Facebook for Nonprofits: 5 Basic Ways To Improve Your Reach
A few weeks ago, Facebook announced that it has changed it’s algorithm. As if Facebook for nonprofits wasn’t challenging enough. Understanding the new changes is essential for successful nonprofit Faccebook social media strategy.
Facebook’s announcement highlights how its new changes — especially to the Facebook mobile app — give Facebook a more Twitter-like feel, and give preference to quality links and content. What this means is that the visibility of link-based text posts will increase and text-only updates from fan pages will decrease.
“The goal of every update to News Feed is to show people the most interesting stories at the top of their feed and display them in the best way possible.”
-Chris Turitzin (Facebook Product Manager, News Feed Ranking)
As a result of these updates, the organic reach of your Facebook posts will decline significantly. Yes, you read that right. Facebook has decided to decrease the importance of text-only updates from company pages in the News Feed. What this means is that you, as a Page manager, are going to have to work harder to capture your audience’s attention. Gaining new Facebook likes is great, but insuring that your new supporters actually see your posts is another story.
Here are 5 ways your nonprofit can improve your nonprofit’s Facebook reach:
1. Ask Engaging Questions
In an effort to keep the News Feed populated with posts from users’ friends, Facebook announced that it will begin “bumping up” posts that users’ friends have engaged with. This means posts that receive more likes, comments or shares will reach more people. It also means that the same story has the ability to appear on a user’s news feed several times- after new comments have been added, or after the post has been shared.
For Page managers, the new update puts greater pressure on producing high-quality and engaging content. A great way to achieve this is by posing questions to your community. A few examples of community-engaging questions are:
- Would you rather questions (e.g. Would you rather travel to Paris or London?)
- Fill in the blank questions (e.g. This year, I want to travel to ____)
- Trivia questions (e.g. What is the capital of France?)
If you’re really looking to vamp up your Facebook presence, you should include some graphics in these posts. It seems to be that posts with images continually perform better than those without, so this would be a sure way of boosting your engagement.
For more information on how to ask engaging questions, check out this Media Cause post.
2. Format Your Links Properly
According to Facebook’s own research, posts that include a link (with properly sized thumbnail) receive a higher engagement rate. Luckily for us, Facebook makes it pretty easy to share links properly. Facebook wants Page managers to share their content in the “link-share” format, also known as “metadata.” Metadata is data about data, or the hidden code that pulls vital information, such as titles, descriptions and images, from your website. Metadata creates the “preview” for a link when you paste it into Facebook. Once the preview is created, you can delete hyperlink itself.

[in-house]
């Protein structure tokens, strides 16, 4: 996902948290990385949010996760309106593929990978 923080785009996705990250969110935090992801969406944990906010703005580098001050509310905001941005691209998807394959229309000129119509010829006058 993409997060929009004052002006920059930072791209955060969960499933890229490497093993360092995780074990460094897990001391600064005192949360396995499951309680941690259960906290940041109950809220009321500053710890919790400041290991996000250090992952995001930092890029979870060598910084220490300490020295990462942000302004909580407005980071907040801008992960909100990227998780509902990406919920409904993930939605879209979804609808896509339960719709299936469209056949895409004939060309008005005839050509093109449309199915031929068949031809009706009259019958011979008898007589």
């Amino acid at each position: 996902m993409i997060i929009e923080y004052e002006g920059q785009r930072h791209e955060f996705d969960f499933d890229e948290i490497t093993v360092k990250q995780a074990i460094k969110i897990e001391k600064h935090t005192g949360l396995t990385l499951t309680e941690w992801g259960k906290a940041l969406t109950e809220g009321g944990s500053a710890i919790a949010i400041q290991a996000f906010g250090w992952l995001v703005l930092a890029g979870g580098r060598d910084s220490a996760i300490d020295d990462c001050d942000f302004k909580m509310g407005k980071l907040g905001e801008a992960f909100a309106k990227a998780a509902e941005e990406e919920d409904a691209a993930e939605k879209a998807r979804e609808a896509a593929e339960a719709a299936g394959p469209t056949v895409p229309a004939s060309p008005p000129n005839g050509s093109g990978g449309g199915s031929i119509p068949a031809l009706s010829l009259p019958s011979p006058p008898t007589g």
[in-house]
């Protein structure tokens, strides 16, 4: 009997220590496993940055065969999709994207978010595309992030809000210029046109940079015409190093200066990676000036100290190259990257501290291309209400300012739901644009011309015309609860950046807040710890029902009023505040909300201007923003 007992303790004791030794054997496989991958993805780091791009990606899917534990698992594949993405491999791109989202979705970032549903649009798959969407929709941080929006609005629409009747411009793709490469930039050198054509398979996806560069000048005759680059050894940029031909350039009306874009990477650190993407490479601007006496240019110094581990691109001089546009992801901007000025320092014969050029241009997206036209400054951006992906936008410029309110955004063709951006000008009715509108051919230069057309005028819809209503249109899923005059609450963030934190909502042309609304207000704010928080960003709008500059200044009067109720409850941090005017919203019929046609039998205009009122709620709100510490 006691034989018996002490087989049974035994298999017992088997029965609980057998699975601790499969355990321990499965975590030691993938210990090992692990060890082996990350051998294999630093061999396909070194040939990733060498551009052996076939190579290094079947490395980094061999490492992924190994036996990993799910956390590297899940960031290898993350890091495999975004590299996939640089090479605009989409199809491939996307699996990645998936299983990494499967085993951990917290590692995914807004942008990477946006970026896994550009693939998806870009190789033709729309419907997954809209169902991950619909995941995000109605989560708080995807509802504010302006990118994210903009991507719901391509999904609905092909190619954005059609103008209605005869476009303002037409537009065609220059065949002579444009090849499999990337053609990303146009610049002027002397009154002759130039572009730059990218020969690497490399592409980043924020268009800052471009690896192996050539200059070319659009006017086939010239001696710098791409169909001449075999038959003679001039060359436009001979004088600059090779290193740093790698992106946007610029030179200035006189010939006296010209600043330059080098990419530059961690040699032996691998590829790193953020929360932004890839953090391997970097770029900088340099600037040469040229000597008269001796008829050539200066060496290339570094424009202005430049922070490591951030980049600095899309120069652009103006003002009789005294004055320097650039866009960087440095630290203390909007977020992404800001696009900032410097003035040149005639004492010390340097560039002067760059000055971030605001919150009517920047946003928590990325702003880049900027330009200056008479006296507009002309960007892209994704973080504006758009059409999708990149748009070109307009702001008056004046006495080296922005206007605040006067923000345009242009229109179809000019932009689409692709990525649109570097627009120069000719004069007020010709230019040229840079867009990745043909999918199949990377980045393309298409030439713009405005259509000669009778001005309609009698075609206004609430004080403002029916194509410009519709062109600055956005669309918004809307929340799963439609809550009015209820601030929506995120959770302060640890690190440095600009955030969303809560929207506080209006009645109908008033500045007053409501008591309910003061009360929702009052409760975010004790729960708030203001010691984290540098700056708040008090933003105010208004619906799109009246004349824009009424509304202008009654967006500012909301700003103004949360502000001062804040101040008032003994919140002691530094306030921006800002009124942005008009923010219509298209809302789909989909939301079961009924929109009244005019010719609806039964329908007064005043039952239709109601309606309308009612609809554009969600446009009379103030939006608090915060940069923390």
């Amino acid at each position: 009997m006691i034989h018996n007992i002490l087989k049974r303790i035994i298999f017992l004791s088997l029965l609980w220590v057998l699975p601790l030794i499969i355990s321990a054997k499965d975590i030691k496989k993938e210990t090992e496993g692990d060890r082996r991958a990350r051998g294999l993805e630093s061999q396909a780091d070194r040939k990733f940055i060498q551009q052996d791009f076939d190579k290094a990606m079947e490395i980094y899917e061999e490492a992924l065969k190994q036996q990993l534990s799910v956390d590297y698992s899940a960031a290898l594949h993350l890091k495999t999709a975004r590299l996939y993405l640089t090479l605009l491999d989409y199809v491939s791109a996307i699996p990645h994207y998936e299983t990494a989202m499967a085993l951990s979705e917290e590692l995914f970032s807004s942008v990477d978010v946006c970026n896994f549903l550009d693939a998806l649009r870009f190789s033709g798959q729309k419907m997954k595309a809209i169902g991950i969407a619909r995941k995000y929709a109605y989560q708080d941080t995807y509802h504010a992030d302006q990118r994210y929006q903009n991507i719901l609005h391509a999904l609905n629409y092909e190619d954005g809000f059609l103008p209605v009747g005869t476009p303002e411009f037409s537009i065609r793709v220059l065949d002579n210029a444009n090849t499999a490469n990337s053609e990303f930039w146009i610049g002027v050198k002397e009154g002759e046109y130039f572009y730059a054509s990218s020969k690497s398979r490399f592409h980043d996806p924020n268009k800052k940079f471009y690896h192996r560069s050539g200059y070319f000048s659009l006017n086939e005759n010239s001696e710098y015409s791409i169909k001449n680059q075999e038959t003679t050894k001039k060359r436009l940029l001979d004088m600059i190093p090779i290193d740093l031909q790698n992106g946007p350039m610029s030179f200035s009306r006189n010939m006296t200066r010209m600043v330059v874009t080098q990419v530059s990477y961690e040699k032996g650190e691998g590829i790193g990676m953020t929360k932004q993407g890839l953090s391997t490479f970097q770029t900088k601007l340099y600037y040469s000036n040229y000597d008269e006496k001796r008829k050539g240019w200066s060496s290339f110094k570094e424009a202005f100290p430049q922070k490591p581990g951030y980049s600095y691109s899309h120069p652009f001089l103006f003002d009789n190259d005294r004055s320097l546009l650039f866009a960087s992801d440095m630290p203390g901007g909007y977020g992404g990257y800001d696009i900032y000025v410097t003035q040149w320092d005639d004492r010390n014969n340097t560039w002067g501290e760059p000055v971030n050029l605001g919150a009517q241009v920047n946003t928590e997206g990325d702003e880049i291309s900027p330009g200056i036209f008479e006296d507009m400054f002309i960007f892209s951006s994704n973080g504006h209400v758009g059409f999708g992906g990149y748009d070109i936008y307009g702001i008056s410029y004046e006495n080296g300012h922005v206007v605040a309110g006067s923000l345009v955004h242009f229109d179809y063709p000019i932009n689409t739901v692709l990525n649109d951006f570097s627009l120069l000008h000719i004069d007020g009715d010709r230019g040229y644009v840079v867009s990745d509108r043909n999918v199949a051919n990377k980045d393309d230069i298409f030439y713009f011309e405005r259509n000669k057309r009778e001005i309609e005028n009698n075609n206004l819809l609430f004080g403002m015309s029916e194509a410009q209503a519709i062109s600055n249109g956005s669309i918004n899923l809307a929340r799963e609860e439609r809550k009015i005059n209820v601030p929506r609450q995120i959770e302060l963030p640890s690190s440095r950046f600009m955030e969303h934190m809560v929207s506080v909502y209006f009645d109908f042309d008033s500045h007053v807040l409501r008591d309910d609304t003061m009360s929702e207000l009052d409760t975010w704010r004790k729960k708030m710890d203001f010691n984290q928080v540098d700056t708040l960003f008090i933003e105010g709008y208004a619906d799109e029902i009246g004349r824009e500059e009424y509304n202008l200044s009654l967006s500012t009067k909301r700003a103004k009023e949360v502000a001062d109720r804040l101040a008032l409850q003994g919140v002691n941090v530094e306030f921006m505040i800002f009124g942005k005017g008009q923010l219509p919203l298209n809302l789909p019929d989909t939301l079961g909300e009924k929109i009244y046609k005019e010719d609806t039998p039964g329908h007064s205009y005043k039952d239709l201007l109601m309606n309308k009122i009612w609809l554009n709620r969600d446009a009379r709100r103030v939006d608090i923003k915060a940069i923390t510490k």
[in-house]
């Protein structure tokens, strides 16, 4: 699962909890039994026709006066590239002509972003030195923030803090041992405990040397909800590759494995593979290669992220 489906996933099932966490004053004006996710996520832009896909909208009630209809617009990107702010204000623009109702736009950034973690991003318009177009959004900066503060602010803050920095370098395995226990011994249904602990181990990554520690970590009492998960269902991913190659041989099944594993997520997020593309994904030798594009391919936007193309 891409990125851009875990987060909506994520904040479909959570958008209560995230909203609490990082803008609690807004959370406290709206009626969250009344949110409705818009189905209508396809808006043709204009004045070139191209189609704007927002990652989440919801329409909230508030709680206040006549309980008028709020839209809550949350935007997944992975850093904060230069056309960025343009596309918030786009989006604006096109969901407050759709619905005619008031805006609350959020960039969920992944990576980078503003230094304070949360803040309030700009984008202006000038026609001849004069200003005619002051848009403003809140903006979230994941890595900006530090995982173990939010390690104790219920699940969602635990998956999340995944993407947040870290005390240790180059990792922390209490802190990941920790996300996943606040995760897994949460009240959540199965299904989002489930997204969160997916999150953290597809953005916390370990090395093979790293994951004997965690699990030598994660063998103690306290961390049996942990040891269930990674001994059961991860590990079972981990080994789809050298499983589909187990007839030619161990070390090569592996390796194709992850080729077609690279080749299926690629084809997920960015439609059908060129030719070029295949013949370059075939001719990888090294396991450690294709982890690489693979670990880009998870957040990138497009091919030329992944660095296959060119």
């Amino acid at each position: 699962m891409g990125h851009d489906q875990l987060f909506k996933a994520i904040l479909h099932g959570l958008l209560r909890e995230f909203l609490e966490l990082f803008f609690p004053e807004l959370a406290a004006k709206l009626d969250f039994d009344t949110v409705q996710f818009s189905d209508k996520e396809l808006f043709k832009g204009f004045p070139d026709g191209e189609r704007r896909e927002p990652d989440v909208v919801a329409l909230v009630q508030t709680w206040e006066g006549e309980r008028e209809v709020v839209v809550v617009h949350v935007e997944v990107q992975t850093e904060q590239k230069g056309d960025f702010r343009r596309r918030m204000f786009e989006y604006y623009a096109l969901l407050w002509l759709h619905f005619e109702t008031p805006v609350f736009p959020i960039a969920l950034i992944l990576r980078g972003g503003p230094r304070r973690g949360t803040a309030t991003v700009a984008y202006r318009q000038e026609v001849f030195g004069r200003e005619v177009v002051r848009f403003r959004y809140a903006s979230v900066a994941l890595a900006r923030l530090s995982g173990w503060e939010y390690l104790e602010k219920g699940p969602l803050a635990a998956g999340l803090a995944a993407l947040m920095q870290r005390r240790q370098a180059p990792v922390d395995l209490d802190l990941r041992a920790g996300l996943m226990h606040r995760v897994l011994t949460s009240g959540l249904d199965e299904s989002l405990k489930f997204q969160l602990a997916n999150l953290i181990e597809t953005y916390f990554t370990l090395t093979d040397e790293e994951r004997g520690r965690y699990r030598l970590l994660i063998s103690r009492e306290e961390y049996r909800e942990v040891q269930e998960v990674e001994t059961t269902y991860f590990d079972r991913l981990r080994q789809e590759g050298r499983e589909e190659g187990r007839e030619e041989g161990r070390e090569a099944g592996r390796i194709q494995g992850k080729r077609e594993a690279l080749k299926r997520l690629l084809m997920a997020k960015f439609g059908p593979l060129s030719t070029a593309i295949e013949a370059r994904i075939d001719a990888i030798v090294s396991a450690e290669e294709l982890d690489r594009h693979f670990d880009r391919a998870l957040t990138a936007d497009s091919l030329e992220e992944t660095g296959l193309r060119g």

When posting to Facebook, be sure to:
- Paste the link into your post
- Choose an appropriate thumbnail
- ERASE the URL from the text box
- Include a short description of the link, perhaps with an engaging question
- Post your link!
3. Use Hashtags
You may have noticed that hashtags on Facebook are now clickable. When you click on a hashtag it takes you to a feed of public posts that contain that hashtag. By using relevant hashtags in your Facebook posts, you will expand the reach of your posts, and ideally boost your engagement.
4. Post Quality Content
In August of 2013, Facebook posted an announcement about an “improvement” they had made to the News Feed algorithm. In addition to these improvements, Facebook suggested that Page managers think about three things to help post quality content. Is your post timely and relevant? Does it build credibility and trust with your audience? And lastly, would your audience want to see what you’re posting in their News Feed?
5. Keep Your Posts Short and Sweet
No one wants to read long posts on Facebook. The average Facebook user is looking for short posts containing content that is engaging and interesting. Keep your posts visually stimulating.
Remember to engage with your audience. The new Facebook algorithm is written as such that it favors engagement over everything. This means that the more people who interact with your content, the more visible it will be for others. Lastly, people who interact with your posts are more likely to see content from your nonprofit’s page in the future.
Interested in reading more about Facebook digital strategy? Check out Media Cause Community Manager Michelle Thai’s post on how to grow your nonprofit’s Facebook reach by 130% .
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